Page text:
In recent years, various clinical trials are exploring the efficacy of cell-based strategies to treat cartilage defects. Human adipose-derived stem/stromal cells (hASCs) have great potential for the regeneration of articular cartilage due to their ability to undergo differentiation into the chondrogenic lineage. In most cell-based therapies, the single dose requires 107-109 cells, and then it is necessary to move from manual flask-based culture to bioreactor whose monitoring and control of biological variability is necessary. Furthermore, before clinical use, the success of hASC differentiation need to be thoroughly inspected. In this study, we sought to assess with complementary methods the chondrogenic potential of hASCs expanded in flask or in a hollow-fiber bioreactor (HFBR). Human ASCs, after phenotypic characterization were subjected to chondrogenic differentiation, the expression of cartilage-specific genes was analysed by quantitative real-time polymerase chain reaction (qPCR); optical microscopy as well as transmission electron microscopy (TEM) were also performed. The two culture expansion systems do not affect hASC immunophenotype; microscopy analysis confirmed the successful of hASC differentiation process. Gene expression analysis after differentiation displayed an upregulation of cartilage-specific genes more noticeable in hASCs expanded in the HFBR, suggesting that hASCs expanded in the HFBR can be efficiently differentiated into chondroblasts. Our study demonstrates that flask and HFBR expansion methods do not affect the subsequent differentiation process; additionally, our results highlight the importance of analyzing differentiation by different techniques and support the importance of TEM analysis that is able to give additional critical information to molecular biology results

Chondrogenic potential of hASCs expanded in flask or in a hollow-fiber bioreactor

Cristina Pirrone
Formal Analysis
;
Giovanni Bernardini
Conceptualization
;
Rosalba Gornati
Writing – Original Draft Preparation
;
2017-01-01

Abstract

In recent years, various clinical trials are exploring the efficacy of cell-based strategies to treat cartilage defects. Human adipose-derived stem/stromal cells (hASCs) have great potential for the regeneration of articular cartilage due to their ability to undergo differentiation into the chondrogenic lineage. In most cell-based therapies, the single dose requires 107-109 cells, and then it is necessary to move from manual flask-based culture to bioreactor whose monitoring and control of biological variability is necessary. Furthermore, before clinical use, the success of hASC differentiation need to be thoroughly inspected. In this study, we sought to assess with complementary methods the chondrogenic potential of hASCs expanded in flask or in a hollow-fiber bioreactor (HFBR). Human ASCs, after phenotypic characterization were subjected to chondrogenic differentiation, the expression of cartilage-specific genes was analysed by quantitative real-time polymerase chain reaction (qPCR); optical microscopy as well as transmission electron microscopy (TEM) were also performed. The two culture expansion systems do not affect hASC immunophenotype; microscopy analysis confirmed the successful of hASC differentiation process. Gene expression analysis after differentiation displayed an upregulation of cartilage-specific genes more noticeable in hASCs expanded in the HFBR, suggesting that hASCs expanded in the HFBR can be efficiently differentiated into chondroblasts. Our study demonstrates that flask and HFBR expansion methods do not affect the subsequent differentiation process; additionally, our results highlight the importance of analyzing differentiation by different techniques and support the importance of TEM analysis that is able to give additional critical information to molecular biology results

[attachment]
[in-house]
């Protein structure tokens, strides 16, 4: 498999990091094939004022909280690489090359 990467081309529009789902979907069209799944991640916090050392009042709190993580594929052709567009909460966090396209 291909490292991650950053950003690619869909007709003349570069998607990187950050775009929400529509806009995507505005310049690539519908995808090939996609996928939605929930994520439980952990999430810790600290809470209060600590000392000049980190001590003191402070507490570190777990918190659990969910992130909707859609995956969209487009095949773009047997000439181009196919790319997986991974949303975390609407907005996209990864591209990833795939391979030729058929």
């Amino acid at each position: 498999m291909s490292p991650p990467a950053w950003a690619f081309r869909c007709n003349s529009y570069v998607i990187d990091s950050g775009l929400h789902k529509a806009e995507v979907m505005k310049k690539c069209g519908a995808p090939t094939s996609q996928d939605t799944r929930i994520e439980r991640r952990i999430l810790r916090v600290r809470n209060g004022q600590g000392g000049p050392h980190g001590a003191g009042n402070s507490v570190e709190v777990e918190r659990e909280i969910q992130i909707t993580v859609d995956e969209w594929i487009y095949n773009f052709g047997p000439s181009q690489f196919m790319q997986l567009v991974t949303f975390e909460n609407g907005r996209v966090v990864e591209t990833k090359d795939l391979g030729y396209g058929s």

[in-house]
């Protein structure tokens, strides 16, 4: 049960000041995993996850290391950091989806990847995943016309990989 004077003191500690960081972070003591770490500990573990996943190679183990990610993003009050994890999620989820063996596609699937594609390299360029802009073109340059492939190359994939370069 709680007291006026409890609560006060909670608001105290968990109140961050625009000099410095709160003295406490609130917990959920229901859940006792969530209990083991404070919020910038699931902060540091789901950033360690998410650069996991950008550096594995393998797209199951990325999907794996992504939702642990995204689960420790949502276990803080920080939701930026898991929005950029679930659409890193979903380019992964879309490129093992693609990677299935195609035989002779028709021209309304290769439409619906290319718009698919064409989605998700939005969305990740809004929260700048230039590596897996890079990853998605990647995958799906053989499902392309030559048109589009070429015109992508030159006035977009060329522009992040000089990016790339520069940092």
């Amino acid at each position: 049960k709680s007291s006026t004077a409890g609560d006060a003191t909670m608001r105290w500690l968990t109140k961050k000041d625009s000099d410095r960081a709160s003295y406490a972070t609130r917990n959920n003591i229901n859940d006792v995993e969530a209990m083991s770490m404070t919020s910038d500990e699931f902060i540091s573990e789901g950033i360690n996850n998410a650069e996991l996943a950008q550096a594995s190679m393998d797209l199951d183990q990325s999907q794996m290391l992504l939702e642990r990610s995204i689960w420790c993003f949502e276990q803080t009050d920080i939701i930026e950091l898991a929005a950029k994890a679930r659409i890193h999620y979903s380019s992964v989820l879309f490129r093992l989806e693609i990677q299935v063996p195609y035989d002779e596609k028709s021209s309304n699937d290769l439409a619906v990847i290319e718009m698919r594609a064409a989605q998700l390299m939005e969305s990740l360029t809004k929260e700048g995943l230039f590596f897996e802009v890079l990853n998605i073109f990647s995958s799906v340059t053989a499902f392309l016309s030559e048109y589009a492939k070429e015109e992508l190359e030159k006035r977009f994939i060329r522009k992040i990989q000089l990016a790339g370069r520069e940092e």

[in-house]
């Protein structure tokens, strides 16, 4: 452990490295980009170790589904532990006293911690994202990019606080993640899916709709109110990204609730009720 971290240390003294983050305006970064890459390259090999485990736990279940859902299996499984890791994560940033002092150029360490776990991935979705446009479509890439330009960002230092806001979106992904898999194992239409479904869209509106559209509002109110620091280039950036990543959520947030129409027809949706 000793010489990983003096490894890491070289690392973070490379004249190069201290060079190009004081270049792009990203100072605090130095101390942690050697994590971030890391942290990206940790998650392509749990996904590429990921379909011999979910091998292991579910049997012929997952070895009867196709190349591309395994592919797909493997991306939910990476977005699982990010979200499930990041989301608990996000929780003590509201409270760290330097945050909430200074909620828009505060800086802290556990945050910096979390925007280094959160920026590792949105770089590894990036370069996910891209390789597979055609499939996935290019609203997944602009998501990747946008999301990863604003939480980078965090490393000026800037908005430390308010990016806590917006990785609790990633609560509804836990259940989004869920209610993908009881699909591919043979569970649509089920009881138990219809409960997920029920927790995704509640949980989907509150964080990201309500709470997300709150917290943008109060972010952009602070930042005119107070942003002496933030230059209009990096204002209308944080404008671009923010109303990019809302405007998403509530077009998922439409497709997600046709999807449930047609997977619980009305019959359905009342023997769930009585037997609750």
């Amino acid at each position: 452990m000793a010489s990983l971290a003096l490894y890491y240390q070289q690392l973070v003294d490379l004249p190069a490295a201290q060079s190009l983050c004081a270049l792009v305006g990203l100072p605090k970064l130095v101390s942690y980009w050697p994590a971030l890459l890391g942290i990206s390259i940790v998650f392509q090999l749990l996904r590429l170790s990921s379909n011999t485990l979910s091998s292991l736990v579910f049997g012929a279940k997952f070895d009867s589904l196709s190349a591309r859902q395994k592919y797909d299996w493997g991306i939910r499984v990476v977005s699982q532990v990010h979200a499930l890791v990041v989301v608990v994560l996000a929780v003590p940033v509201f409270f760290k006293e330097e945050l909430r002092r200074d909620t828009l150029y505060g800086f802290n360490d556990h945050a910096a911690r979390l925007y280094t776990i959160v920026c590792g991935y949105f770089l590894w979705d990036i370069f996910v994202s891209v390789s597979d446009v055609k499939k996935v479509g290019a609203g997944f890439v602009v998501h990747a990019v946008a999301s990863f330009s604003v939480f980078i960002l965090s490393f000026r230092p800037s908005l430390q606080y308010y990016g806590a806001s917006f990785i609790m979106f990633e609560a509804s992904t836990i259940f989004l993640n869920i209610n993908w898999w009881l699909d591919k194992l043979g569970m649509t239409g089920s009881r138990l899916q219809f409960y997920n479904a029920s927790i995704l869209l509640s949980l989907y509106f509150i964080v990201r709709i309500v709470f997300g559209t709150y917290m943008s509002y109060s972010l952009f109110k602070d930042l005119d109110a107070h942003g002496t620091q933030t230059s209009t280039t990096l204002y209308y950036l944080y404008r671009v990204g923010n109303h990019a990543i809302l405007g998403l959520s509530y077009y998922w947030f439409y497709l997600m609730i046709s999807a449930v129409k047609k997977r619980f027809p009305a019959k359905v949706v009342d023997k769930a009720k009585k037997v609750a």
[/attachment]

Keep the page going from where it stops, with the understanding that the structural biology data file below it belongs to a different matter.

collagen fibers, chondrogenesis, hASCs, histochemistry, qPCR, TEM
Pirrone, Cristina; Gobbetti, Alessandra; Caprara, Christian; Bernardini, GIOVANNI BATTISTA; Gornati, Rosalba; Soldati, Gianni
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Utilizza questo identificativo per citare o creare un link a questo documento: https://hdl.handle.net/11383/2066706
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